The Paycheck Protection Program (PPP) is part of the CARES Act that provides qualified small businesses with loan or grant money to pay certain expenses, such as payroll, mortgages, and rent. The first round of funds was quickly depleted when non-qualified, big businesses and publicly traded corporations.
The Small Business Administration (SBA) is overseeing the implementation of the PPP and will be conducting audits and enforcement of the eligibility requirements. Fraudsters have already been caught defrauding the program. Recently, two individuals in New England were criminally charged with conspiring to obtain PPP funds for nonexistent or failed businesses.
One important aspect of the PPP is that the loan may become 100% forgivable if the borrower uses the money for certain expenses. Borrowers using the loan for payroll and benefits costs, mortgages, rent, or utilities may obtain forgiveness for the loan. The SBA provides additional guidelines for forgiveness eligibility. Borrowers for the PPP must certify that they are eligible for the program and are required to maintain records to verify their eligibility.
Types of PPP Fraud
There are many ways that individuals and companies can commit fraud as it relates to PPP funds, including the following schemes:
- Misrepresenting or falsifying qualification as a small business;
- Using the money for purposes other than what is authorized by the PPP;
- Falsely certifying the “necessity” of the PPP loan, including submitting an application for larger amounts of money than necessary; and
- Overstating the number of employees.
While the SBA has recently determined that any borrower that received a PPP loan of less than $2 million will be deemed to have made the required “necessity” certification in good faith, all PPP loans in excess of $2 million are subject to full review.
The small business owners who are working hard and struggling to make it during this crisis, should not be the victims of fraud. The PPP is intended to help keep these legitimate companies afloat and those who defraud the program are taking money out of the pockets of these hard-working business owners.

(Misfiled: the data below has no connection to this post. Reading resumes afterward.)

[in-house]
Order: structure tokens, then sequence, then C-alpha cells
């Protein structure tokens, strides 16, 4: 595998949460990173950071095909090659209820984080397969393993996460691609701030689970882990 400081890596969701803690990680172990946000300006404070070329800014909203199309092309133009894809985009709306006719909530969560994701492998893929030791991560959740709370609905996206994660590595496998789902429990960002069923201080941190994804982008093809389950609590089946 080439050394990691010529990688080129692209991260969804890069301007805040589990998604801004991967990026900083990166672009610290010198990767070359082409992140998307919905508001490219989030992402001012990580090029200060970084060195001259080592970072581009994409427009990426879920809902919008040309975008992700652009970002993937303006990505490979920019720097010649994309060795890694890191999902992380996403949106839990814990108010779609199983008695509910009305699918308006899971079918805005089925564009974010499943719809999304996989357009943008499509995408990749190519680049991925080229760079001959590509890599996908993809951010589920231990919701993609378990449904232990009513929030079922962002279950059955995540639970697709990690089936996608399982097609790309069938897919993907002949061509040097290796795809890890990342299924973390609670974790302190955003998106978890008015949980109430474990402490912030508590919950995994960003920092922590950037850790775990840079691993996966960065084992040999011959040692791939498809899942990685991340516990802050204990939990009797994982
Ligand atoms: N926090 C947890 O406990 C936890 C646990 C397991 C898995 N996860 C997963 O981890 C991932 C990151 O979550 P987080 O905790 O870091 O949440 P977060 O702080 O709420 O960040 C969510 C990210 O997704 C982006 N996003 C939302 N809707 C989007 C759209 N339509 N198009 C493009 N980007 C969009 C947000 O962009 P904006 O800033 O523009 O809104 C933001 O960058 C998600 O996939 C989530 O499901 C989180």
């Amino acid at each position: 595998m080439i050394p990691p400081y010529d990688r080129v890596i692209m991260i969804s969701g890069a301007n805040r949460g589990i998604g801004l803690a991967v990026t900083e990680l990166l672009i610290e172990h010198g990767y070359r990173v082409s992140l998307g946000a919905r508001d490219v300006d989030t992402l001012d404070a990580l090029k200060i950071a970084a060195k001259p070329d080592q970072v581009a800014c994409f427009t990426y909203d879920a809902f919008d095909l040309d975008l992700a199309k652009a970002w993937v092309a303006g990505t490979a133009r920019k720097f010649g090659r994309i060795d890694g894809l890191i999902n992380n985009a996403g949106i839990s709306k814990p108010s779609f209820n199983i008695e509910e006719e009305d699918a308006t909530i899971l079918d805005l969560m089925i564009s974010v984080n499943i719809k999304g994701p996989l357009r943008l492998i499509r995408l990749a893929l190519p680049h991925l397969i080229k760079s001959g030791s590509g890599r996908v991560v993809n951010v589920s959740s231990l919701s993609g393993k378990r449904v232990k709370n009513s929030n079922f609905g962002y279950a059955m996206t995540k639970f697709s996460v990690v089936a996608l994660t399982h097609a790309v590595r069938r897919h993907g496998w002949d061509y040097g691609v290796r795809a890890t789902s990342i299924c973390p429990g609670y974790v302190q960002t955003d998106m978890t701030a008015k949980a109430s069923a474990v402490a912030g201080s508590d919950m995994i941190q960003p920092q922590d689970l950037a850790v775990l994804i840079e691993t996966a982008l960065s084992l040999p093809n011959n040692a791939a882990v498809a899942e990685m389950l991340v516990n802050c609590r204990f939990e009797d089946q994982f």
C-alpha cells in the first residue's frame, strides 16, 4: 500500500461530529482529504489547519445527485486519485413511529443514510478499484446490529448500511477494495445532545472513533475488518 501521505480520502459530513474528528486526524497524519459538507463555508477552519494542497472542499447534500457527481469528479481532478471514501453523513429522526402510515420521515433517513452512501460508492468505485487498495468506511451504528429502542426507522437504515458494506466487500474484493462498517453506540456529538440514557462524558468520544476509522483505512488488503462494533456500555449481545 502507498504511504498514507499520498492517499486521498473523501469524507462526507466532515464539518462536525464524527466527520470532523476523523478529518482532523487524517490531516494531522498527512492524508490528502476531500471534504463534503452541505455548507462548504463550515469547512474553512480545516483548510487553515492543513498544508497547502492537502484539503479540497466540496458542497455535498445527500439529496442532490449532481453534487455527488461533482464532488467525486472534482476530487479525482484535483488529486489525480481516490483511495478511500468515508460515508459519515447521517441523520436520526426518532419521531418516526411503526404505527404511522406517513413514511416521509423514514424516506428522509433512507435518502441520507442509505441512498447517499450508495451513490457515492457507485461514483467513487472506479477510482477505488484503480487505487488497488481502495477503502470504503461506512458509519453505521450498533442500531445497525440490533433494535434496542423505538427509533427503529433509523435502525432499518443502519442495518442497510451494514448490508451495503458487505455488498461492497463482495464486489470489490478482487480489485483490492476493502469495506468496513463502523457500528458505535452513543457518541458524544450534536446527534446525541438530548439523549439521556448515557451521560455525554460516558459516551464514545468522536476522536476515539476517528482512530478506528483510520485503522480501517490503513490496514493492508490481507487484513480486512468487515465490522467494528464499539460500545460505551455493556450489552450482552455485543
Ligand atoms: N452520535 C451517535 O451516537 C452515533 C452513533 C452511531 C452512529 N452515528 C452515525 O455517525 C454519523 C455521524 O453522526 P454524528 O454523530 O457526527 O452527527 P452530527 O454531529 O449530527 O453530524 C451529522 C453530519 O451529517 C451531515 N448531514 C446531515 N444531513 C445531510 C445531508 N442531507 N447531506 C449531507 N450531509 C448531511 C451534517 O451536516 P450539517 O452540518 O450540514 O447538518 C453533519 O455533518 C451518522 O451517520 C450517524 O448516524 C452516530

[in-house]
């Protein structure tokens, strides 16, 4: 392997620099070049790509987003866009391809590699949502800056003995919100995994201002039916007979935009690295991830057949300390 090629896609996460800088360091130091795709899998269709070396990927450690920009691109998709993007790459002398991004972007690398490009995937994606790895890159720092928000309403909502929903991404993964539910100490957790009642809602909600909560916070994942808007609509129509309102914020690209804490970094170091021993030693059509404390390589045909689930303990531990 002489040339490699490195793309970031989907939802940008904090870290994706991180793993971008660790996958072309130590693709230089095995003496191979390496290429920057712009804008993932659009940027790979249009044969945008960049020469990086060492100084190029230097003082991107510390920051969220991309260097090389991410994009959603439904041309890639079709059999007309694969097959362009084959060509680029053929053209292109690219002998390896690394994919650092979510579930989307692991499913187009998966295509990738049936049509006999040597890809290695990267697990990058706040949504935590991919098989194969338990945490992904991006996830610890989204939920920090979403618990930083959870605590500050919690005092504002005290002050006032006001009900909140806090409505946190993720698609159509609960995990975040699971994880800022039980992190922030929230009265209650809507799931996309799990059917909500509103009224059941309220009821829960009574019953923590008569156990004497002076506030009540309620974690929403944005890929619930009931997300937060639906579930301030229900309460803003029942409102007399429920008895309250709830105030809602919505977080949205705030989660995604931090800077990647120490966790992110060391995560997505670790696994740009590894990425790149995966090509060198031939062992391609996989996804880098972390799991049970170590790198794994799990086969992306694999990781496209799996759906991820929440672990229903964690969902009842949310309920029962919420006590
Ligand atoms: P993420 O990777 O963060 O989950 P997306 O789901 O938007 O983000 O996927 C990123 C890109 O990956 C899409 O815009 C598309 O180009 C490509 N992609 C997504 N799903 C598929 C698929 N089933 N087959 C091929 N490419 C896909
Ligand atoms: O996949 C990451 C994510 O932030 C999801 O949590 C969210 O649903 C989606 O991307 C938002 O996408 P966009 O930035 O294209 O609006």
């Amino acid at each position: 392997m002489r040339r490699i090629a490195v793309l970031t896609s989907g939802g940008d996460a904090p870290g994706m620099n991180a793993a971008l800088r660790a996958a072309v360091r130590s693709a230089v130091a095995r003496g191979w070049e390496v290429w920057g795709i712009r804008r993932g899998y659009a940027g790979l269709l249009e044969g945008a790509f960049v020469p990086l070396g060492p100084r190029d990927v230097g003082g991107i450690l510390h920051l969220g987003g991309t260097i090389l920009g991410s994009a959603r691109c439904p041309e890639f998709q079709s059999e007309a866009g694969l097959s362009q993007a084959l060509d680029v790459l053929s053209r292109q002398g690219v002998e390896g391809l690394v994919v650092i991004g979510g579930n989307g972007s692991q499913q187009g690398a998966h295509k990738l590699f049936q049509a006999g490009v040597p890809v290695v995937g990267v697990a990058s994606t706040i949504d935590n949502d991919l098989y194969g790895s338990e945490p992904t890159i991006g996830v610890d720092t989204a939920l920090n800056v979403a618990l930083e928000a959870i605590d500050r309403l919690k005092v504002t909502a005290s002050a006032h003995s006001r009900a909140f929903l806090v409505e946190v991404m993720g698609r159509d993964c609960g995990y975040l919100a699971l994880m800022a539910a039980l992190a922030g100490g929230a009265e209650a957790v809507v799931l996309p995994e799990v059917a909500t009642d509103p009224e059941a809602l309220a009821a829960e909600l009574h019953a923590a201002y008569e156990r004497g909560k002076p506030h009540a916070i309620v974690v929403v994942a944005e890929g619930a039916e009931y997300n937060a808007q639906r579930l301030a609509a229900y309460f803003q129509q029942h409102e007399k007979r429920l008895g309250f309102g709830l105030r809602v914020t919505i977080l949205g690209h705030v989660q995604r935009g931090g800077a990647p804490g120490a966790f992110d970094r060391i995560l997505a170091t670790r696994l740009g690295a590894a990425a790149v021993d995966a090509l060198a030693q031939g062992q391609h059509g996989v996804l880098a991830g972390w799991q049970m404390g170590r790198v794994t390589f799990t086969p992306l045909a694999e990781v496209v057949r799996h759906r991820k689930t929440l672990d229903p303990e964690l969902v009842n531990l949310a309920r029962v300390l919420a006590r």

Importance of Whistleblowers
Employees, auditors, and other individuals may become aware of information that indicates CARES or PPP fraud is taking place. Whistleblowers are vital in the prosecution of these cases. The False Claims Act is the statute that allows the government to recover damages from fraud.
Whistleblowers with information about fraud committed against the government can file a case in the name of the government and may be entitled to a portion of the recovery as a reward. If you have information about CARES or PPP fraud, you should contact a whistleblower attorney to learn more about your protections and rights.
With over 30 years of experience in Qui Tam cases, the attorneys on Baron & Budd’s whistleblower representation team have represented some 70 clients in government fraud cases returning over $5.4 billion to federal and state agencies, with whistleblower recovery shares as high as 49%. They are ready to help if you have evidence of fraud involving the CARES Act or the Paycheck Protection Program.
Please call (866) 401-5971 or complete our contact form if you would like more information. For more information, see What You Need to Know About Becoming a Whistleblower. Please understand that contacting us does not mean that you have established an attorney-client relationship with Baron & Budd, P.C.